This afternoon Harrington’s Breweries officially celebrates 25 years in independent brewing with a cake and a party.
However, the real work has happened behind the scenes. A regrouping and investment programme has seen the family-owned business go from a sprawling empire with breweries, bars, restaurants, bottle stores and warehouses, to a modern operation on a single site.
Two years ago, Harrington’s took over the Matson’s Brewery in Christchurch’s industrial Wigram. Owner Carl Harrington describes the plant as being “past its use-by date”. The 1200m2 building has since been expanded with a new loading bay, and the old tanks have been replaced.
The site now has 100,000L of fermentation capacity, with shiny new 10,000L tanks built in Blenheim at Stainless Solutions.
The big investment, though, is the new bottling/pasteurising/packaging line. The full system runs for 125 metres through the building – beer goes in one end, and packed and wrapped pallets come off the other. “It’s bigger than Emerson’s new bottling line,” Carl points out emphatically.
The system was built in Italy and bought through Viniquip International. Italian technicians came to New Zealand over winter to install the line, as well as other new bottling lines at other breweries. “Ours was the biggest one,” Carl adds.
The packaging system itself is amazing to see. It assembles six-pack holders from flat packs, fills them with bottles, assembles cartons and fills them with the six-packs, then arranges the cartons on pallets before wrapping the complete pallets with cling wrap. The only thing it can’t do is drink the beer for you.
Carl says Harrington’s has struggled over the past 18 months with the ancient bottling line at its old Ferry Road site. “The old bottling line was breaking down every couple of weeks and sucking money. We could have bought a house with what we spent on it, and the dissolved oxygen count was higher than we were happy with.
“Now our dissolved oxygen is down to 40 parts per billion and we can bottle more than 3000L per hour. Last Thursday we bottled 13,000L, that’s 26,000 bottles, and there were only 24 rejects. It gives you a lot of confidence and all the guys on the bottling team really appreciate the equipment we’ve got now because of what they had to put up with in the past.”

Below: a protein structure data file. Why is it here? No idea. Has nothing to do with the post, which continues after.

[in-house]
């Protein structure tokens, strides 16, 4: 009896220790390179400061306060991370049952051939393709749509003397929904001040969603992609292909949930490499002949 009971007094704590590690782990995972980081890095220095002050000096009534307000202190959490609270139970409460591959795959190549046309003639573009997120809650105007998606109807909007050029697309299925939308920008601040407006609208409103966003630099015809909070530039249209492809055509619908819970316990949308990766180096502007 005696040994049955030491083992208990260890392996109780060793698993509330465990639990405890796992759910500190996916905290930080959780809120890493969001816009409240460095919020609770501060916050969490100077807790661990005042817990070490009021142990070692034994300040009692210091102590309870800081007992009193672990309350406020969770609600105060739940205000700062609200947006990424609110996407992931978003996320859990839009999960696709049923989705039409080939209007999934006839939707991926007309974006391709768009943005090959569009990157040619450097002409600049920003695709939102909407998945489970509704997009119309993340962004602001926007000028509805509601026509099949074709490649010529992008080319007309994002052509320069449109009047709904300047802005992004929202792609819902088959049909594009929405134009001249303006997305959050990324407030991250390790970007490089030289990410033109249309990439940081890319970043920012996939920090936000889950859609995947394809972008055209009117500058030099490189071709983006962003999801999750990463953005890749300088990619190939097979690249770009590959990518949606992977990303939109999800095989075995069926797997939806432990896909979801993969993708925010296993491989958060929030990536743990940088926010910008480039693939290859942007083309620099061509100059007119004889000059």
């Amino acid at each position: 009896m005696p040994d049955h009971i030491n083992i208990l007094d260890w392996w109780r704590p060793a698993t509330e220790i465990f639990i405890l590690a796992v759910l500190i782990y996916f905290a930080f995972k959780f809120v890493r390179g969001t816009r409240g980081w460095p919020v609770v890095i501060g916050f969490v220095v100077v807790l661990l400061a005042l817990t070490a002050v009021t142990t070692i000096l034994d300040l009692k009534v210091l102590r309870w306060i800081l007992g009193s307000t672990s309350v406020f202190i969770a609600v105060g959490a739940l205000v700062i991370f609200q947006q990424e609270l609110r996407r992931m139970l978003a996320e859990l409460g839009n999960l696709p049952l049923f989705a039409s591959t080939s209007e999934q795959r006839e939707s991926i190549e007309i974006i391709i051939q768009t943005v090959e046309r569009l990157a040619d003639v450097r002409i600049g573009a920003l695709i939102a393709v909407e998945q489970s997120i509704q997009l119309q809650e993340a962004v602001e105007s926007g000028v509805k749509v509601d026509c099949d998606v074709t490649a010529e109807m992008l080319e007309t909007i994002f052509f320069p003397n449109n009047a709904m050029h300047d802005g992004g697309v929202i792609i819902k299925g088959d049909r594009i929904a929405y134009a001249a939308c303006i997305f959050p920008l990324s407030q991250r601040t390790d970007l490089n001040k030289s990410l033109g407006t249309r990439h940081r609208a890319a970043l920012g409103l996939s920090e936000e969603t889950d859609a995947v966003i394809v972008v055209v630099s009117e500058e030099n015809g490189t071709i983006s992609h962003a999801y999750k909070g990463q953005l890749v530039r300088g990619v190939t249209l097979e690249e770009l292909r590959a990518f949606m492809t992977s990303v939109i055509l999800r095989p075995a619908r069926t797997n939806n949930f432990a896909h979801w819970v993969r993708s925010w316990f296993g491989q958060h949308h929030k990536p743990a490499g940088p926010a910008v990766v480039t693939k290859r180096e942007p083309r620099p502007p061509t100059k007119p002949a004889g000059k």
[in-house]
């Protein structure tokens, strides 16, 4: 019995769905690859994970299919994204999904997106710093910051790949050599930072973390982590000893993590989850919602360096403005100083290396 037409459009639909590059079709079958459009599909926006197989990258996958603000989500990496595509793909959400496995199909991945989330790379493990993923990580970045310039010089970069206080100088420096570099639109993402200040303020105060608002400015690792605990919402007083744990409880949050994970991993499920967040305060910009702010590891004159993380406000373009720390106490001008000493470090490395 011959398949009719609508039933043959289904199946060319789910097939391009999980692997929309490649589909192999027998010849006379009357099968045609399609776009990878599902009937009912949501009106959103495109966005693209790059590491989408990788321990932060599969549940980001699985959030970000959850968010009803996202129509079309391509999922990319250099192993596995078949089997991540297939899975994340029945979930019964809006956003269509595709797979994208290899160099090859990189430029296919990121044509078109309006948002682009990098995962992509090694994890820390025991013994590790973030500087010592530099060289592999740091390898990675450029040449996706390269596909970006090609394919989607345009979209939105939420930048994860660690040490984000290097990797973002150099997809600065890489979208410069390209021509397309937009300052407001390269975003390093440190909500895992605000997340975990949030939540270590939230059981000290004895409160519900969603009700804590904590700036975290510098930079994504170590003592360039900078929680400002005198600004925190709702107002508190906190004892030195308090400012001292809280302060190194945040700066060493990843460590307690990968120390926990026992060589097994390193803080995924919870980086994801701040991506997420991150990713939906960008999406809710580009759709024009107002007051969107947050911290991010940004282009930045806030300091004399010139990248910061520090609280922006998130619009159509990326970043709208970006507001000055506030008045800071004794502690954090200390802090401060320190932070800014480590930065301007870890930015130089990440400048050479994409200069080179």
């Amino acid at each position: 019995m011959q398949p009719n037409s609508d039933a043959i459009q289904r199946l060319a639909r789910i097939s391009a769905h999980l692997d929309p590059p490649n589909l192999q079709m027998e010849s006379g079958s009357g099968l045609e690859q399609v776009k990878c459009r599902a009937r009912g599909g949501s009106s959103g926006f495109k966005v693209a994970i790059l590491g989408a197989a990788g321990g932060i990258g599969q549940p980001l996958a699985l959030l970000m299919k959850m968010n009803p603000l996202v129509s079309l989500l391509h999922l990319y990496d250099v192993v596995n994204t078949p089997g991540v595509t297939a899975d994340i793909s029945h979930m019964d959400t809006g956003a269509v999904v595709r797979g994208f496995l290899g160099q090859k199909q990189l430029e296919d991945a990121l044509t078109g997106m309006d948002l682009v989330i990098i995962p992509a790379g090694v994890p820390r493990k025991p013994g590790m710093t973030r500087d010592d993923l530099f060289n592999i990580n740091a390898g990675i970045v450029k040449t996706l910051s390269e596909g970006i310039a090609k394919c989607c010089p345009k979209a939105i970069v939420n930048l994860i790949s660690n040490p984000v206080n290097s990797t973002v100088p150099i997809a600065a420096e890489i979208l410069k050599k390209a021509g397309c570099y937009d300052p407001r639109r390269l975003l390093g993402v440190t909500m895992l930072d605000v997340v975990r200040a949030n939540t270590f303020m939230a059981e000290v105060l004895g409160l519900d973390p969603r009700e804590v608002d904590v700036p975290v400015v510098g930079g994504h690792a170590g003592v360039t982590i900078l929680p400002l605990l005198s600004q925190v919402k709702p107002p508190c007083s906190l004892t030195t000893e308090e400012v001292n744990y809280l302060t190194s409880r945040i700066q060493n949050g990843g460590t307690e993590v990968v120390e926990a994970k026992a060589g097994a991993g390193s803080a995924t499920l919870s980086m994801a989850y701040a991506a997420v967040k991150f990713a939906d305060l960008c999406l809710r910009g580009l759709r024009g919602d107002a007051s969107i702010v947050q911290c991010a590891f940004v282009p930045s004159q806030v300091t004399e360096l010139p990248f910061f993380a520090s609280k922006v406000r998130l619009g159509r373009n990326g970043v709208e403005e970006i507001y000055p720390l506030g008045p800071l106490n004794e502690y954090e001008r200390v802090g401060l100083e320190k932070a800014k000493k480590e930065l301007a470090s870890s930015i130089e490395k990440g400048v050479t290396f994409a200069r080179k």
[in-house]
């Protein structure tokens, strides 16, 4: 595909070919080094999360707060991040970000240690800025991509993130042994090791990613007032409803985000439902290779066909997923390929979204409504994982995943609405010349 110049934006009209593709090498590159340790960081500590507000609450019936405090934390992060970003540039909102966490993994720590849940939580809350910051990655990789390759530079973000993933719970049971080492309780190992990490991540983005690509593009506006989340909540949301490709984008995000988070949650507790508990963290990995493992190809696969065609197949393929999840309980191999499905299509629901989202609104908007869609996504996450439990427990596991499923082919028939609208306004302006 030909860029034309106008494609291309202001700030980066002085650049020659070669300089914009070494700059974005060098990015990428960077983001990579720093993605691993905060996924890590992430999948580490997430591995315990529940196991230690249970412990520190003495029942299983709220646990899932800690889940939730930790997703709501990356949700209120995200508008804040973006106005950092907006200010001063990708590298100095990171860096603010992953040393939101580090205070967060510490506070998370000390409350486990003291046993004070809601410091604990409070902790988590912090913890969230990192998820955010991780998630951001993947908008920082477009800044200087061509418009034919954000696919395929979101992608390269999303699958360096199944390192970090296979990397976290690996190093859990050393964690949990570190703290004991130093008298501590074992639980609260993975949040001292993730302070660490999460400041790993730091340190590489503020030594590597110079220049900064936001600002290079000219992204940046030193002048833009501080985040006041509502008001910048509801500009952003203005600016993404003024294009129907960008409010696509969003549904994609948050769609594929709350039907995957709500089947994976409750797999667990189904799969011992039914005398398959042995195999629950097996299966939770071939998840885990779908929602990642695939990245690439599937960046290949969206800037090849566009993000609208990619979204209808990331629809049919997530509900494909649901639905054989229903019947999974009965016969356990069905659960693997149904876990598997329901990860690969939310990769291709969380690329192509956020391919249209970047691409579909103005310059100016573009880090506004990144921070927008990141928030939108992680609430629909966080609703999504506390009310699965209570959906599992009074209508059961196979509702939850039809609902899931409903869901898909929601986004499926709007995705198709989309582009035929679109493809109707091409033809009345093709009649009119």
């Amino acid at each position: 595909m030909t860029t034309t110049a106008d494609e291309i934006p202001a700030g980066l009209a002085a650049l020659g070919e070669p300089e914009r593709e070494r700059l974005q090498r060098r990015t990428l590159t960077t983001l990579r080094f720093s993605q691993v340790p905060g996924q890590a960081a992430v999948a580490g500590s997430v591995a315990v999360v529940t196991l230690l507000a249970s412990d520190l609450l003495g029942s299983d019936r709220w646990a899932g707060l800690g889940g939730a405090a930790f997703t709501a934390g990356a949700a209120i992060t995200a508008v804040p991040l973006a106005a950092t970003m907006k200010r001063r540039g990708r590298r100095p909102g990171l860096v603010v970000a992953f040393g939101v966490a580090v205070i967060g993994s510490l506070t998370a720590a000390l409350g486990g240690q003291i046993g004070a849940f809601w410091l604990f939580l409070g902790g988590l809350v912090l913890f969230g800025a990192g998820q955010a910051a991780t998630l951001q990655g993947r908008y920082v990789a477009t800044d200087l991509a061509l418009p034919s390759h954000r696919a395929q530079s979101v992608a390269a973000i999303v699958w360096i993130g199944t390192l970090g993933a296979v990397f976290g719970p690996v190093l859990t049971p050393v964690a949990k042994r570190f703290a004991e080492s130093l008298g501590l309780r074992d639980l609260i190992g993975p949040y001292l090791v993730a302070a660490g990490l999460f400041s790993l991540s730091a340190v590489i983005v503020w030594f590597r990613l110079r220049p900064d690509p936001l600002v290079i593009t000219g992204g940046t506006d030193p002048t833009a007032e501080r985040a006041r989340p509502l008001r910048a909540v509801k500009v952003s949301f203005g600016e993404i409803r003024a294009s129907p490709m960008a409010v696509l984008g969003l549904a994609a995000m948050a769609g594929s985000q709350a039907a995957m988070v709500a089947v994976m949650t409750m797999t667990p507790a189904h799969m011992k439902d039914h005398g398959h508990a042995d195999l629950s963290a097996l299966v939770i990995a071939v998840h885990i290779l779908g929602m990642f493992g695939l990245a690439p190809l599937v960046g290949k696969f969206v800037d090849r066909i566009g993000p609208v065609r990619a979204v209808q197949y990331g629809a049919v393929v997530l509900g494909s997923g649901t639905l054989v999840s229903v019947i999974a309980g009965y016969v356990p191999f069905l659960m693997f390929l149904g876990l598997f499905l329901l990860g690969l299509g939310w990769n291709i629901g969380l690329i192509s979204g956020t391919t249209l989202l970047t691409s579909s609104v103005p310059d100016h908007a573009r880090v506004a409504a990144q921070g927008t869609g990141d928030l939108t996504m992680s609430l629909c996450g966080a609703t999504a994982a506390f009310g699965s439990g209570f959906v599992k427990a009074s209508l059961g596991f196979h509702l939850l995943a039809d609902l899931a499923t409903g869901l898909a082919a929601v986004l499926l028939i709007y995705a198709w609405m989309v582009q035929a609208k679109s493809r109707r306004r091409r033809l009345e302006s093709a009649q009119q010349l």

The regrouping has seen Harrington’s concentrate all its business on one site. Its old breweries in Ferry Road and Ferrymead, its bars, restaurants and bottles stores, and its warehouse, have all been replaced.
“Before the 2010 earthquakes we had nine bottles stores across Christchurch. Some were closed by the quakes, and we sold the remaining five six weeks ago to members of the Super Liquor group. We got out of the stores and got a good national supply agreement with Super Liquor which gets us into about 150 stores.”
The warehousing duties have been taken over by Toll. Now a truck delivers empty bottles in the morning, and returns in the evening to load up with full pallets. For the first time Harrington’s has stock warehoused in Auckland, to support the new Auckland sales rep. “He’s a Westie,” says Carl, “so he slots in really well with the Harringtons. It’s definitely an advantage having a local.”
The restructuring has also led to job cuts. Carl says Harrington’s was employing 70 people and is now employing 21 – the bar and retail staff are now working for the new owners.
Today’s official 25th Anniversary celebrations will include a ribbon-cutting on the bottling line. It is also founder John Harrington’s 75th birthday today. John was the star of this year’s Brewers Guild Awards, collecting both the Morton Coutts Trophy for innovation, and an Honorary Membership of the Guild.
Carl says the Anniversary marks a new stage for the family-owned business. “This year Dad (John) received that recognition, we settled our earthquake insurance after years of work, we’ve combined all our operations on to the one site and spent a fortune on new equipment. Now we’re able to concentrate on making good beer and delivering it to the shops in good condition.
“We’ve got a lot to do over the next 25 years and it’ll be fun.”